In a deal valued at more than £1.5 billion, Danish shipping company Maersk Line has ordered 10 of the world’s most energy efficient container vessels.
The new Maersk ships
have been dubbed the 'Triple-E
’ for their economy of scale, energy efficiency
and how environmentally improved they are. They will be built at Korea’s DSME
shipyard from 2013 to 2015.
The ships, the largest of any vessels in use, will stretch 400 metres (m) long, 59 m wide and 73 m tall. Yet despite their massive size, the Triple-E ships will be the most efficient container vessels ever made, Maersk said. The vessels will release 50 per cent less CO2 than the average trade ship between Europe and Asia, using measurements employed by the Clean Cargo Working Group, which calculates the number of grams of CO2 per container moved one kilometre.
CO2 of shipping
The shipping industry is responsible for almost 80 per cent of global trade by volume and the sector’s emissions now total over a billion tonnes a year. As the global population grows and living standards continue to improve, it is estimated the carbon footprint of sea
trade could more than double by 2040 if left unchecked.
"International trade will continue to play a key role in the development of the global economy; but, for the health of the planet, we must continue to reduce our CO2 emissions," said Eivind Kolding, Maersk Line CEO, announcing the contract yesterday.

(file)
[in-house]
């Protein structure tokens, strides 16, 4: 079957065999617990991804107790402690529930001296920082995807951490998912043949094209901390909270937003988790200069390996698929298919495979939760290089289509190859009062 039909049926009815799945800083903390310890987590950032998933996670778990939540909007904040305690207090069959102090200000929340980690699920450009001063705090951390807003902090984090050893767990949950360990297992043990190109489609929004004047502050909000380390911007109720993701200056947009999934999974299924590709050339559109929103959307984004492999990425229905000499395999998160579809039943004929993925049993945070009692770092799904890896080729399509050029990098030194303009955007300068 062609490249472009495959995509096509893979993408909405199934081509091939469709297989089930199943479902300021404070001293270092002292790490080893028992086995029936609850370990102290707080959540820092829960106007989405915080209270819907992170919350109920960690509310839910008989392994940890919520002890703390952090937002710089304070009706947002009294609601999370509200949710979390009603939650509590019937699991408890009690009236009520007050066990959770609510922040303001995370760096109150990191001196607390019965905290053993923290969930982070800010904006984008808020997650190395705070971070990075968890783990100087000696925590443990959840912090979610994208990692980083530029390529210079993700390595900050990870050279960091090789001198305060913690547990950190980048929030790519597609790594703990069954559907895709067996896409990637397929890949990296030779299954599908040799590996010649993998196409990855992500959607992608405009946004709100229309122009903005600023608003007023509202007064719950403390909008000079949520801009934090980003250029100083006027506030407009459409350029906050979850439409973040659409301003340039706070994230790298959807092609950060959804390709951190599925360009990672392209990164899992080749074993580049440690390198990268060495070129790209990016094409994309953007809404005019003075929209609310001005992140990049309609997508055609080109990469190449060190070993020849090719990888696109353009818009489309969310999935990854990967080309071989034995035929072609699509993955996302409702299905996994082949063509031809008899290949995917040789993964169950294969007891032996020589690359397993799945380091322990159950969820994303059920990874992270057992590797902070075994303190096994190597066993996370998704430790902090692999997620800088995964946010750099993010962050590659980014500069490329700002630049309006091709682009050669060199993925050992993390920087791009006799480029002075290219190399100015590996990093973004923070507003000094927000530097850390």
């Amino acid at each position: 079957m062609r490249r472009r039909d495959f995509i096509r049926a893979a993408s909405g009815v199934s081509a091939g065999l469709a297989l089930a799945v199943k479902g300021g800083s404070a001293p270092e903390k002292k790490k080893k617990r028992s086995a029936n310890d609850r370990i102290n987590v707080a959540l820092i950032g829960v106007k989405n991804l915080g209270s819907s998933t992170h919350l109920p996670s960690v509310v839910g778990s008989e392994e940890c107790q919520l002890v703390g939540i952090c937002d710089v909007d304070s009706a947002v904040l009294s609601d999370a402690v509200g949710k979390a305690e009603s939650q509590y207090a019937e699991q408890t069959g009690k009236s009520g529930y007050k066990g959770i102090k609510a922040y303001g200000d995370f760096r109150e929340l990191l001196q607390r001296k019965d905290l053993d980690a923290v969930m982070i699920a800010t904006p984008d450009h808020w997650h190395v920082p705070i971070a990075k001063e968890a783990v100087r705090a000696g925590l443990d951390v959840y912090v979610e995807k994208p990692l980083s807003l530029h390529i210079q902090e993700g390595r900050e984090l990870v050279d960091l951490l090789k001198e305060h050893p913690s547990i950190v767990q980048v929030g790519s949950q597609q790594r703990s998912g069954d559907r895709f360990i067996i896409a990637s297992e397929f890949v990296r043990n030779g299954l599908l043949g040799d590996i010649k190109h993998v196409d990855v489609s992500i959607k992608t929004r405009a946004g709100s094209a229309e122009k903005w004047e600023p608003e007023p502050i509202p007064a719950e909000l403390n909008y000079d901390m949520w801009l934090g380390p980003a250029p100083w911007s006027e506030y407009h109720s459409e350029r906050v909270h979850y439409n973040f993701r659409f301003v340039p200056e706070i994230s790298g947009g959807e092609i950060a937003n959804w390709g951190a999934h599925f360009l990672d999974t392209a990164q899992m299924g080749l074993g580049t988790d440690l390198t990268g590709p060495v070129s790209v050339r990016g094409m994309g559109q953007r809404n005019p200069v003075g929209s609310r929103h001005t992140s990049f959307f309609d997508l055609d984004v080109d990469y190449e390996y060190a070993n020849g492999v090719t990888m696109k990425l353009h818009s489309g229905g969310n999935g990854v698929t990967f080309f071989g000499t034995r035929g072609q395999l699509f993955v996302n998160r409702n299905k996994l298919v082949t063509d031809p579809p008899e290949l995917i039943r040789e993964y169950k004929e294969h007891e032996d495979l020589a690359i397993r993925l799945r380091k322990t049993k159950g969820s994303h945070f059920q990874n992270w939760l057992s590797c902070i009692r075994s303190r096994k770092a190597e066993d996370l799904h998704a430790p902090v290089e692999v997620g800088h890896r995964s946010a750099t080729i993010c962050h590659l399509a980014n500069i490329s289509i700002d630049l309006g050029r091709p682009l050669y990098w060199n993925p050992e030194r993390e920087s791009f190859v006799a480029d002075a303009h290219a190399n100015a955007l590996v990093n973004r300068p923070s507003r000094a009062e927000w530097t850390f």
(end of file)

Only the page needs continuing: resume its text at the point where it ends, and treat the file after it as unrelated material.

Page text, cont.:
"One of the biggest challenges we face in the world today is how to meet the growing needs of a growing population and while minimising the impact that is going to have on our planet."
Maersk has pledged to halve its carbon emissions
per tonne-kilometre by 2040, mostly by retrofitting its current fleet but also through buying higher performance vessels.
Cost of the new ships
Maersk Line has purchased
the new ships for £117 million ($190 million) each and left the option to acquire an additional 20, bringing the contract total to £3.5 billion ($5.7 billion).
Their size gives them a capacity of 18,000 twenty-foot equivalent units (TEU). With a five to eight per cent grow rate expected for trade between Asia and Europe, Maersk Line hopes to profit from purchasing the new vessels.
Other players in the shipping industry are starting to clean up their act. Mitsubishi has unveiled plans for a large container ship that will see a 35 per cent cut in emissions, while Samsung Heavy Industries, the world’s second-largest shipbuilder, has said all its new builds will emit up to 30 per cent less greenhouse gases than today’s equivalents from 2015.
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